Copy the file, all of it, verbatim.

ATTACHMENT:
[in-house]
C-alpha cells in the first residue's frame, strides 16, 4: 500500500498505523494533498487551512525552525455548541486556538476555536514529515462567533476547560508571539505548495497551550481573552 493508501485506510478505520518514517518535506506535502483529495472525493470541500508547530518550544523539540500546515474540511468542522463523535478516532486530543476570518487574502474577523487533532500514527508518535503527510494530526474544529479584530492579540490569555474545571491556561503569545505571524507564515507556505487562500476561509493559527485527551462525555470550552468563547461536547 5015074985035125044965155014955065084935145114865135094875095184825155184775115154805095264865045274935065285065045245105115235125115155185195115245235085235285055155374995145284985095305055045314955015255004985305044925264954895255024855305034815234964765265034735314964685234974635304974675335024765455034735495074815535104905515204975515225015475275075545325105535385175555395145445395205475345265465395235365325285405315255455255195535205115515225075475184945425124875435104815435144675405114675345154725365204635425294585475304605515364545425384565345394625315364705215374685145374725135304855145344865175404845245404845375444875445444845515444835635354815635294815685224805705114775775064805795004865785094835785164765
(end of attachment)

[in-house]
C-alpha cells in the first residue's frame, strides 16, 4: 500500500498505523494533498487551512525552525455548541486556538476555536514529515462567533476547560508571539505548495497551550481573552 493508501485506510478505520518514517518535506506535502483529495472525493470541500508547530518550544523539540500546515474540511468542522463523535478516532486530543476570518487574502474577523487533532500514527508518535503527510494530526474544529479584530492579540490569555474545571491556561503569545505571524507564515507556505487562500476561509493559527485527551462525555470550552468563547461536547 5015074985035125044965155014955065084935145114865135094875095184825155184775115154805095264865045274935065285065045245105115235125115155185195115245235085235285055155374995145284985095305055045314955015255004985305044925264954895255024855305034815234964765265034735314964685234974635304974675335024765455034735495074815535104905515204975515225015475275075545325105535385175555395145445395205475345265465395235365325285405315255455255195535205115515225075475184945425124875435104815435144675405114675345154725365204635425294585475304605515364545425384565345394625315364705215374685145374725135304855145344865175404845245404845375444875445444845515444835635354815635294815685224805705114775775064805795004865785094835785164765